. On one side of the Octagon is Dennis Bermudez, a.k.a. “The Menace,” with a professional record of 16-5 and a two-fight win streak. He’ll be facing off against Chan Sung Jung, nicknamed “The Korean Zombie” because that’s just how he fights; he can take your biggest shot, and unless you knock him out, he’s just going to keep moving forward. It’ll be interesting to see how Jung looks in the ring since this is his first fight since a TKO loss in 2013; he’s spent the past two years doing his mandatory military service in South Korea. With 13 fights on the card, including the matchup between undefeated Alexa Grasso and Felice “Lil Bulldog” Herrig, fight fans are in for a long night of action. Although Joe Rogan may not be there to lend his experienced commentary, you can check out the battle between the Korean Zombie and Bermudez this Saturday
6 p.m. February 4. Toyota Center, 1510 Polk. For information, call 866-446-8849 or visit houstontoyotacenter.com. $40 to $175.
Pack your Tums as the beer and nachos are inevitable so goes the heartburn.
The colossal face-off between the Atlanta Falcons and the New England Patriots has the entire city vibrating with excitement. Houston upped its party game with tons of celebrations around town — some exclusive and private, some not. If you didn’t get the invitation to the Big Game Big Give party, hosted by Josh Brolin at the plush estate of Michael and Lisa Holthouse, or if you didn’t find yourself on the short list for some of the swankier hooplas around town, fret not. We’ve got you covered with tons of super events lined up for the big week. Check out our Super Bowl Guide
in the January 26 print edition of the Houston Press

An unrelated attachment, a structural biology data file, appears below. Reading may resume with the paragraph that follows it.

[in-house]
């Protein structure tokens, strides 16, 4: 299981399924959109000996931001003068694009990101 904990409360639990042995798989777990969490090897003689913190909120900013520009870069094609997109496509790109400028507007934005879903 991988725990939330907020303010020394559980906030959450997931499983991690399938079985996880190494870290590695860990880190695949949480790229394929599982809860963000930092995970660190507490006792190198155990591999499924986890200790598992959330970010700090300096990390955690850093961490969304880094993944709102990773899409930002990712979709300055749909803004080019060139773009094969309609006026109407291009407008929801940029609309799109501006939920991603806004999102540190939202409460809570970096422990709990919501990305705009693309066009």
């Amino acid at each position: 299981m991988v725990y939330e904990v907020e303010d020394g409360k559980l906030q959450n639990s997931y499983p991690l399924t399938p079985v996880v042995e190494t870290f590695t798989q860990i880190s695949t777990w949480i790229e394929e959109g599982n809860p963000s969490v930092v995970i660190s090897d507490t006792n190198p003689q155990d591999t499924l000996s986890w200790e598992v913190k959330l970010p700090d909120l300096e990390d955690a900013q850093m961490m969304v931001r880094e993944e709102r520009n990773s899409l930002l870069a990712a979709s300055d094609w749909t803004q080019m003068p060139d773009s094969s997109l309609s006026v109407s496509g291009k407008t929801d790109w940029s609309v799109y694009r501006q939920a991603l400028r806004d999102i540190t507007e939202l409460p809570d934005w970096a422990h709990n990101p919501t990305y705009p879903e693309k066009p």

(or online as a flipbook
), or visit houstonpress.com/calendar
. Game on. Although our Super Bowl Guide is not restricted to one date, it is heavily encouraged for your Saturday
bliss this weekend.
Small Jokes About Monsters is a hit and wins over Houston Press critic Jessica Goldman.
Photo by Clinton Hopper
Original work in this city is hard to come by. Original work that was developed locally is even rarer. Original work that…well…works? We certainly keep our fingers crossed. Three adult brothers and their mother are the folks we meet in this show. John, the eldest (Jonathan Gonzalez), gay middle son Ryan (Joshua Kyle Hoppe), Derek, the youngest (Colin Brock), and Mom (Rachel Dickinson) have rented the beach house in order to attend the funeral of the boys’ father. A father whom none of the children were close to and a man whom Mom despises for leaving her years ago. Brock, Hoppe and Gonzalez all deliver rat-a-tat-tat-paced performances of brotherly resentment, teasing, provocation and at times closeness. But it’s Mom that we can’t take our eyes or ears off of, courtesy of Dickinson’s performance, which defies any pitfall of cliché. “She’s the Fox News of family gossip,” Ryan claims of her. The order that sets the discomfort part of the play into motion comes when she forces the boys to open their father’s will to see what he’s left them. There is money involved, enough of it to matter. And of course the introduction of money pits brother against brother and creates the tension needed for the climax. But the real success of the production must be credited to director Hopper, who allows his talented cast to populate the beach house naturally and without one moment of boring stagnation. The winning hand for the performance lies with the Landing Theatre for being a company committed to exploring and nurturing new work. Let this be the closer to your weekend and the start of your week this Sunday
at the Landing Theatre Company.
Performances through February 18 at The Landing Theatre Company, 1119 Providence. For information, call 562-502-7469 or visit landingtheatre.org. Pay what you can; suggested price is $25.
Sam Byrd, Natalie de la Garza, Cory Garcia, Jessica Goldman and Vic Shuttee contributed to this post.